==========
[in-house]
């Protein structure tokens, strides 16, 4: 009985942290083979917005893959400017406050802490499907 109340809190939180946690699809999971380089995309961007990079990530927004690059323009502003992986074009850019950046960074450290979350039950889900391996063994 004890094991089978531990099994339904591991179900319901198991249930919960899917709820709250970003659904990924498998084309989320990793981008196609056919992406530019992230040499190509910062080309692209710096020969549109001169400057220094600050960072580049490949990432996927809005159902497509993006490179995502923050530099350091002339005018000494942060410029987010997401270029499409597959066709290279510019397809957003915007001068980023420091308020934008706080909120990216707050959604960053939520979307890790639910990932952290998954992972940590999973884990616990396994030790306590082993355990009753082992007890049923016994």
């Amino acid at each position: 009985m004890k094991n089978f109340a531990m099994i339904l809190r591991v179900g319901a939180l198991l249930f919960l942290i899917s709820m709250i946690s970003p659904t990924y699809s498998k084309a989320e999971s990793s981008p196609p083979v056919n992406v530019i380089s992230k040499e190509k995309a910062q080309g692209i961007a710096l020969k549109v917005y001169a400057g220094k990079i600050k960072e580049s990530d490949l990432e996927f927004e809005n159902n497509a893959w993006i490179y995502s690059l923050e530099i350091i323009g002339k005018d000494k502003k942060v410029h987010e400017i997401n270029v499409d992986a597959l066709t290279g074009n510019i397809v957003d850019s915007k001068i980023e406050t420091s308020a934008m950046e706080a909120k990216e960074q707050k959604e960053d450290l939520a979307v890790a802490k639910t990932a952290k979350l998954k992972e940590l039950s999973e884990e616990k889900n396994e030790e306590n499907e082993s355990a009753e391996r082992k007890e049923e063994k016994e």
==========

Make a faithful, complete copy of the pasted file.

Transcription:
[in-house]
């Protein structure tokens, strides 16, 4: 009985942290083979917005893959400017406050802490499907 109340809190939180946690699809999971380089995309961007990079990530927004690059323009502003992986074009850019950046960074450290979350039950889900391996063994 004890094991089978531990099994339904591991179900319901198991249930919960899917709820709250970003659904990924498998084309989320990793981008196609056919992406530019992230040499190509910062080309692209710096020969549109001169400057220094600050960072580049490949990432996927809005159902497509993006490179995502923050530099350091002339005018000494942060410029987010997401270029499409597959066709290279510019397809957003915007001068980023420091308020934008706080909120990216707050959604960053939520979307890790639910990932952290998954992972940590999973884990616990396994030790306590082993355990009753082992007890049923016994």
């Amino acid at each position: 009985m004890k094991n089978f109340a531990m099994i339904l809190r591991v179900g319901a939180l198991l249930f919960l942290i899917s709820m709250i946690s970003p659904t990924y699809s498998k084309a989320e999971s990793s981008p196609p083979v056919n992406v530019i380089s992230k040499e190509k995309a910062q080309g692209i961007a710096l020969k549109v917005y001169a400057g220094k990079i600050k960072e580049s990530d490949l990432e996927f927004e809005n159902n497509a893959w993006i490179y995502s690059l923050e530099i350091i323009g002339k005018d000494k502003k942060v410029h987010e400017i997401n270029v499409d992986a597959l066709t290279g074009n510019i397809v957003d850019s915007k001068i980023e406050t420091s308020a934008m950046e706080a909120k990216e960074q707050k959604e960053d450290l939520a979307v890790a802490k639910t990932a952290k979350l998954k992972e940590l039950s999973e884990e616990k889900n396994e030790e306590n499907e082993s355990a009753e391996r082992k007890e049923e063994k016994e």